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Decriminalising Defamation

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Decriminalising Defamation

In a recent move, a bill to make amendments to the Pakistan Penal Code (PPC) and the Code of Criminal Procedure (CCP) 1898 has been approved by the National Assembly Standing Committee on Interior for criminalising defamation. It legitimises action taken against those who are guilty of ridiculing the armed forces. The bill was introduced by Amjad Ali Khan, who is a member of the National Assembly from the ruling party – Pakistan Tehreek-e-Insaf (PTI). Currently, Section 500 of the PPC states: “Whoever defames another shall be punished with simple imprisonment for a term which may extend to two years, or with fine, or with both.” Whereas, the proposed amendment will introduce Section 500-A, which states: “Punishment for intentional ridiculing of the Armed Forces etc. Whosoever intentionally ridicules, brings into disrepute or defames the Armed Forces of Pakistan or a member thereof, he shall be guilty of an offence punishable with imprisonment for a term which may extend to two years, or fine which may extend to five hundred thousand rupees, or with both.” The bill, however, has received criticism from members of the ruling party and the opposition parties. The amendment is only seen as a catalyst for stifling freedom of expression granted by the constitution, all done so under the premise of national security.

Freedom of expression is a fundamental right, and introducing such legislations compromises a foundational component of society. To no one’s surprise, this law is likely to be used in retaliation for raising issues or debates that are of public concern. In contrast, the threat of prosecution and punishment will deter citizens from conducting open discussions. Moreover, the idea of initiating criminal proceedings against a person critiquing a state institution that is bound to ensure his safety and protection is an over-stretch. The bill highlights the declining democratic values and ethos of Pakistan and the ways in which different streams of authoritarianism are gradually surfacing. If the freedom of speech and expression is any yardstick to gauge the embeddedness of democratic ideals, then the case of Pakistan is worrisome.

The point one needs to ponder is that if an institution is honourably serving the objectives provided under the constitution, the need of ridiculing or defaming such an institution seems rather illogical. It is only when respective institutions extend their power and exert control into the political realm that a reaction is witnessed.

In today’s age of digital media, the flow of information has become highly decentralised, thus eroding the monopoly of states in controlling narratives. The rising number of enforced disappearances mainly targeting political activists and journalists critical of the policies undertaken by civilian or military leadership indicates the control that the institutions are practising. Although the ruling government looks forward to criminalising enforced disappearances, laws of different nature with relatively new amendments are being tabled. Thus, the democratic deficit is expanding and, mechanisms that can aid in strengthening governance within Pakistan are restrained.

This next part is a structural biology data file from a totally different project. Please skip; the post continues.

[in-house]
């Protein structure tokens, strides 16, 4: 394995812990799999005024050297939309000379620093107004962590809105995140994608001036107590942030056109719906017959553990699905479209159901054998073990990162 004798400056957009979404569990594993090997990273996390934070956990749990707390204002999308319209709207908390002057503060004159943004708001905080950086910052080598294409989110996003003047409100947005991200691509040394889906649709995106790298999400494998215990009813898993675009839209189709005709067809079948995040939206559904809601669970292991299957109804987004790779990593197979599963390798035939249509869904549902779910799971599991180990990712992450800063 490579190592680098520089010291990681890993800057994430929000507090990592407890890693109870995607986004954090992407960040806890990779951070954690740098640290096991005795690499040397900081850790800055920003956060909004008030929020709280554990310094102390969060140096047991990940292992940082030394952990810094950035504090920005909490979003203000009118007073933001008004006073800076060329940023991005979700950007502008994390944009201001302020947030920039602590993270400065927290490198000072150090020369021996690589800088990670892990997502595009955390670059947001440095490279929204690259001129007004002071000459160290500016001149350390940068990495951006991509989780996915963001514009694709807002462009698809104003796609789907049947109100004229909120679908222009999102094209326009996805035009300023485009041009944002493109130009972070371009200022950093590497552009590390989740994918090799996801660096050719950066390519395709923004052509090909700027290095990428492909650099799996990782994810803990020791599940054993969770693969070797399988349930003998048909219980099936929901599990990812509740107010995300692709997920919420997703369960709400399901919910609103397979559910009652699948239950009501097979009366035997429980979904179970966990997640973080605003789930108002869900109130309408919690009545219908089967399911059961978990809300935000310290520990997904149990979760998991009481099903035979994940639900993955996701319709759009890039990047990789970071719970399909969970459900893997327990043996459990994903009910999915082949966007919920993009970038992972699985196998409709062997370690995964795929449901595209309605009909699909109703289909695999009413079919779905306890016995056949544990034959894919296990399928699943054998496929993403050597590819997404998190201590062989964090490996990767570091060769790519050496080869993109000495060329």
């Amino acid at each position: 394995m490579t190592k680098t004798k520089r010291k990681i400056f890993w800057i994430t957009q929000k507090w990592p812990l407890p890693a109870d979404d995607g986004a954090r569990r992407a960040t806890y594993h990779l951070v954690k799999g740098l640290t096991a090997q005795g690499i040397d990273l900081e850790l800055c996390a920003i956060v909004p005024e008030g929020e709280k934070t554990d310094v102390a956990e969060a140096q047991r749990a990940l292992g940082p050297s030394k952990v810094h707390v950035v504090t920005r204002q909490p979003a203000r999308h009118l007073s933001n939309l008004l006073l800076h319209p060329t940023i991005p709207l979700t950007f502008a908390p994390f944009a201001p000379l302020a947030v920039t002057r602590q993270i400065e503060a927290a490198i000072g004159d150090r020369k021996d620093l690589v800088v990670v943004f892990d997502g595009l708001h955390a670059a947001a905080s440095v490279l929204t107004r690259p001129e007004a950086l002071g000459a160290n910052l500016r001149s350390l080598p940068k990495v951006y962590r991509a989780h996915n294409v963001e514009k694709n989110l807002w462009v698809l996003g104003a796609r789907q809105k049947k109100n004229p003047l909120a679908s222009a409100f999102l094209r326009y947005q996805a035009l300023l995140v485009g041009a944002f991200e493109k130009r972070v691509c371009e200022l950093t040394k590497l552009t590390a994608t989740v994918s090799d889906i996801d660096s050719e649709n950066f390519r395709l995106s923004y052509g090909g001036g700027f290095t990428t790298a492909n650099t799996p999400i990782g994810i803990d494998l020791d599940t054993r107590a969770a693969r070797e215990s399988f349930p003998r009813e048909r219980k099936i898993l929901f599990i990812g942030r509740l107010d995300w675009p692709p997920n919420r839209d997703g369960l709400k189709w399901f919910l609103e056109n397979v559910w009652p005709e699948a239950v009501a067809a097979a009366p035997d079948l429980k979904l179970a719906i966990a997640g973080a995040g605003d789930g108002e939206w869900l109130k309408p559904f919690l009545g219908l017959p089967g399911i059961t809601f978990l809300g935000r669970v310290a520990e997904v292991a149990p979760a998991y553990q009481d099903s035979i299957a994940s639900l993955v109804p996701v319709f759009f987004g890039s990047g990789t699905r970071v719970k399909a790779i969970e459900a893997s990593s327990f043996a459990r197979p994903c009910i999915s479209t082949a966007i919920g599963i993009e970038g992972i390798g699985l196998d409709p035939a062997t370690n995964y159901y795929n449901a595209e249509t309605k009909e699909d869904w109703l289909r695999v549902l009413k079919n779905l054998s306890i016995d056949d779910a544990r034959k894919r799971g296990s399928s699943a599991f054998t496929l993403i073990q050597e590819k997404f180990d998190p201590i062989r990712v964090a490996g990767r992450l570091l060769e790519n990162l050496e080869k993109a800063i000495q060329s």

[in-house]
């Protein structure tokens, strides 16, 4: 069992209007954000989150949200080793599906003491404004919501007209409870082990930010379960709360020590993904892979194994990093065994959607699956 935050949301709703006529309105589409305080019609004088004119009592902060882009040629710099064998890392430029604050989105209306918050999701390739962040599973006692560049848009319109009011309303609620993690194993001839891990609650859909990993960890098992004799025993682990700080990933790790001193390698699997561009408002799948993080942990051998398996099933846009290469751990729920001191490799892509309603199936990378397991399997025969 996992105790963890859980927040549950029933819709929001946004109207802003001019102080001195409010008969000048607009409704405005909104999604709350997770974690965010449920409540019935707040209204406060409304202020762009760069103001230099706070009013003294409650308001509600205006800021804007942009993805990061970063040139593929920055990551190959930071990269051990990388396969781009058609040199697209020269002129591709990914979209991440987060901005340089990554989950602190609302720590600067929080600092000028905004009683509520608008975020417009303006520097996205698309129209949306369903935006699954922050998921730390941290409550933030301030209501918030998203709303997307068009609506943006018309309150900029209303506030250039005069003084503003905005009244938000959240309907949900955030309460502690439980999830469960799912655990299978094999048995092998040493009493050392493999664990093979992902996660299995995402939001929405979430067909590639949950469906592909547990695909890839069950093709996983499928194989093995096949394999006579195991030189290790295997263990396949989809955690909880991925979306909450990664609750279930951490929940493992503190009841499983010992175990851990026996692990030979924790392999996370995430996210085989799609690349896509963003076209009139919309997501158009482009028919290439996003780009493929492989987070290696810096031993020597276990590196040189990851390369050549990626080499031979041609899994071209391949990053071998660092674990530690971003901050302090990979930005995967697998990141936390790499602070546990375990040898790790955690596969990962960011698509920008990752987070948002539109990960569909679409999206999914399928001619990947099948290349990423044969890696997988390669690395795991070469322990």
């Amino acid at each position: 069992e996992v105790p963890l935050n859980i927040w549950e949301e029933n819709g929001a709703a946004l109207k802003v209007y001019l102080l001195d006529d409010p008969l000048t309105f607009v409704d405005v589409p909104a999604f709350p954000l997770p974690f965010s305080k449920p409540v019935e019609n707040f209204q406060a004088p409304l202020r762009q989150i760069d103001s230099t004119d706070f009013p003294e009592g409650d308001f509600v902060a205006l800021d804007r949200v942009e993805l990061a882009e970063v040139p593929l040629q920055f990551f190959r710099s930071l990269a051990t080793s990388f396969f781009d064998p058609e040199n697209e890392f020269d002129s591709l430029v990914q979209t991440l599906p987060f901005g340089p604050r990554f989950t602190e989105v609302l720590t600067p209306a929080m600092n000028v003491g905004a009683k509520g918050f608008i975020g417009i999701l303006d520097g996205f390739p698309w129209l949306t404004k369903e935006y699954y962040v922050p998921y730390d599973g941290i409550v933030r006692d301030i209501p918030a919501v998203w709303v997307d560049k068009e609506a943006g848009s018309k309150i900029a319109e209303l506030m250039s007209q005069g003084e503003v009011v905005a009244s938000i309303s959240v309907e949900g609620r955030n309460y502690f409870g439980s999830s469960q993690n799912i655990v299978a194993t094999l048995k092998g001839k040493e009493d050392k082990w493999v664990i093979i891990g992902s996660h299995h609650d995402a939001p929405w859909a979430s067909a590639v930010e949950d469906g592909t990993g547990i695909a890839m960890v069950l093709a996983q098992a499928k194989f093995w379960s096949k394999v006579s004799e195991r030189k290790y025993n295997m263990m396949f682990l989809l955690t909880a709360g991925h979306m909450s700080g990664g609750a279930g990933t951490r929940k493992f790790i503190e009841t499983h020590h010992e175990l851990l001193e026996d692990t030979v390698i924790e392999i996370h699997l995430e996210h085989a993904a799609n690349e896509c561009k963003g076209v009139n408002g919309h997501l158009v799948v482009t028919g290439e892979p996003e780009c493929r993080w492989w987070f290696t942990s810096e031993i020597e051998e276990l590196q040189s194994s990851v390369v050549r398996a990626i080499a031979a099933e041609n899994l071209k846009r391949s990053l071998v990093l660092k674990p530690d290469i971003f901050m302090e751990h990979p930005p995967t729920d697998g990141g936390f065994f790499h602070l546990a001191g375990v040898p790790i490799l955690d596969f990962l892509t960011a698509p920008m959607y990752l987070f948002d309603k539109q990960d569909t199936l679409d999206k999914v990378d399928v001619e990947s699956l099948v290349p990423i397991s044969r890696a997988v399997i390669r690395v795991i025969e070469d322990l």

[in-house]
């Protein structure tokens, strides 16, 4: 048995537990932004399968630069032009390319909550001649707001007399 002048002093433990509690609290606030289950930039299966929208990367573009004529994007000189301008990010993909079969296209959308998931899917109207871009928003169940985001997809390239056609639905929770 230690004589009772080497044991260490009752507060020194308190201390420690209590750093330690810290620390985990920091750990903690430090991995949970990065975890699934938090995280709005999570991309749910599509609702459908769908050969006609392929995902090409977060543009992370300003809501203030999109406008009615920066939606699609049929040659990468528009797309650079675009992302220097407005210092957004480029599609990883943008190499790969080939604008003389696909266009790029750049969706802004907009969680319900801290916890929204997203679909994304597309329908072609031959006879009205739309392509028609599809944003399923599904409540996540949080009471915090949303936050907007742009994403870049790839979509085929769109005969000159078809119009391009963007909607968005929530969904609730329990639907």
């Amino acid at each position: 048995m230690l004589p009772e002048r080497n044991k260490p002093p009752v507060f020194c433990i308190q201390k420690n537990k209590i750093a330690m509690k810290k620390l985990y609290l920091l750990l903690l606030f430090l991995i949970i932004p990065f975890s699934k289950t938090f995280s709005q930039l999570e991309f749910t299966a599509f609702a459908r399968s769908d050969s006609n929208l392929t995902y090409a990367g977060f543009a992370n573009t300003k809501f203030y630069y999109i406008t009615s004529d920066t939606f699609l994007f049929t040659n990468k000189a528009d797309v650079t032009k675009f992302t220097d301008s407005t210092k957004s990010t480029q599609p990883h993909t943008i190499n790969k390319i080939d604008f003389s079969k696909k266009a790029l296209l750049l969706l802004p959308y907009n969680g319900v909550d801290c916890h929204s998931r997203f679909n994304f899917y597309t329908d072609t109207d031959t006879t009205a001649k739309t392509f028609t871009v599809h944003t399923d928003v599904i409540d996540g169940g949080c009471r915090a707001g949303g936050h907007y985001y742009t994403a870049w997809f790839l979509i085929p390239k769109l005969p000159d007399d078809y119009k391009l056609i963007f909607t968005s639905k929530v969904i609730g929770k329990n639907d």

Many leading international organisations and authorities have called for decriminalising defamation laws, especially, the United Nations Special Rapporteur on Promotion and Protection of the Right to Free Speech has declared criminal defamation laws unjustified as it puts restriction on the freedom of expression. The rapporteur has underlined the requirement of abolishing such laws. The majority of countries across the world have criminalised the defamation laws that are in place. However, the trend is witnessing a gradual change as 30 states have either decriminalised defamation or have introduced certain reforms in the past two decades.

Given the history of Pakistan, there is no end to the admiration and high esteem that the citizens have held for the armed forces as they continue to defend the territorial sovereignty of Pakistan. The point one needs to ponder is that if an institution is honourably serving the objectives provided under the constitution, the need of ridiculing or defaming such an institution seems rather illogical. It is only when respective institutions extend their power and exert control into the political realm that a reaction is witnessed. Areas of governance and policymaking do not fall under the domain of the military. It is precisely when the objectives of an institution become controversial that recoil is observed at multiple fronts. Equally important is addressing anxieties that citizens currently have and why have they reached a point where the practices of state institutions are being critiqued and ridiculed. The trend shows the far-spread public discontent with the performance of respective institutions. These laws do not favour the citizens and are employed to control dissent, which in the socio-political structure of Pakistan is not an aberration but a norm. It is about time that the relevant institutions address the reasons for the defamatory tone and tenor of its citizens as a critique of such kind is more so a by-product of bad governance.

Saman Rizwan

Saman Rizwan is a Research Assistant at the Centre for Strategic and Contemporary Research.

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